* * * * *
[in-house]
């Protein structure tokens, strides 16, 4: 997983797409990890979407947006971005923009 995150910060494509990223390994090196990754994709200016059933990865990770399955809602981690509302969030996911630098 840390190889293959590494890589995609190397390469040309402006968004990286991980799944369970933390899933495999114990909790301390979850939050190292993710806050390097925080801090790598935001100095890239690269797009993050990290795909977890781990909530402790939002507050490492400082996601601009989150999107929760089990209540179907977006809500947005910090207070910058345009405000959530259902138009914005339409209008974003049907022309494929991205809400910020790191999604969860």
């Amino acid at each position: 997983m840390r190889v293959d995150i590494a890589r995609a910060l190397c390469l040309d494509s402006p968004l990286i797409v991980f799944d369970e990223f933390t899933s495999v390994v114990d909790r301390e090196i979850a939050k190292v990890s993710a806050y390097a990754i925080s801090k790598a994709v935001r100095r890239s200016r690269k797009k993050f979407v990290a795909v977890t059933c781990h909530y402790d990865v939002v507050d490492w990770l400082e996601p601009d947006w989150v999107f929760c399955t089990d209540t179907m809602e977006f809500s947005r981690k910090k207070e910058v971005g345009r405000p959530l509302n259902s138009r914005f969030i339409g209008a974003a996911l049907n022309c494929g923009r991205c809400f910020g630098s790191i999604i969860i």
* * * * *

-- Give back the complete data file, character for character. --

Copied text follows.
[in-house]
């Protein structure tokens, strides 16, 4: 997983797409990890979407947006971005923009 995150910060494509990223390994090196990754994709200016059933990865990770399955809602981690509302969030996911630098 840390190889293959590494890589995609190397390469040309402006968004990286991980799944369970933390899933495999114990909790301390979850939050190292993710806050390097925080801090790598935001100095890239690269797009993050990290795909977890781990909530402790939002507050490492400082996601601009989150999107929760089990209540179907977006809500947005910090207070910058345009405000959530259902138009914005339409209008974003049907022309494929991205809400910020790191999604969860």
């Amino acid at each position: 997983m840390r190889v293959d995150i590494a890589r995609a910060l190397c390469l040309d494509s402006p968004l990286i797409v991980f799944d369970e990223f933390t899933s495999v390994v114990d909790r301390e090196i979850a939050k190292v990890s993710a806050y390097a990754i925080s801090k790598a994709v935001r100095r890239s200016r690269k797009k993050f979407v990290a795909v977890t059933c781990h909530y402790d990865v939002v507050d490492w990770l400082e996601p601009d947006w989150v999107f929760c399955t089990d209540t179907m809602e977006f809500s947005r981690k910090k207070e910058v971005g345009r405000p959530l509302n259902s138009r914005f969030i339409g209008a974003a996911l049907n022309c494929g923009r991205c809400f910020g630098s790191i999604i969860i």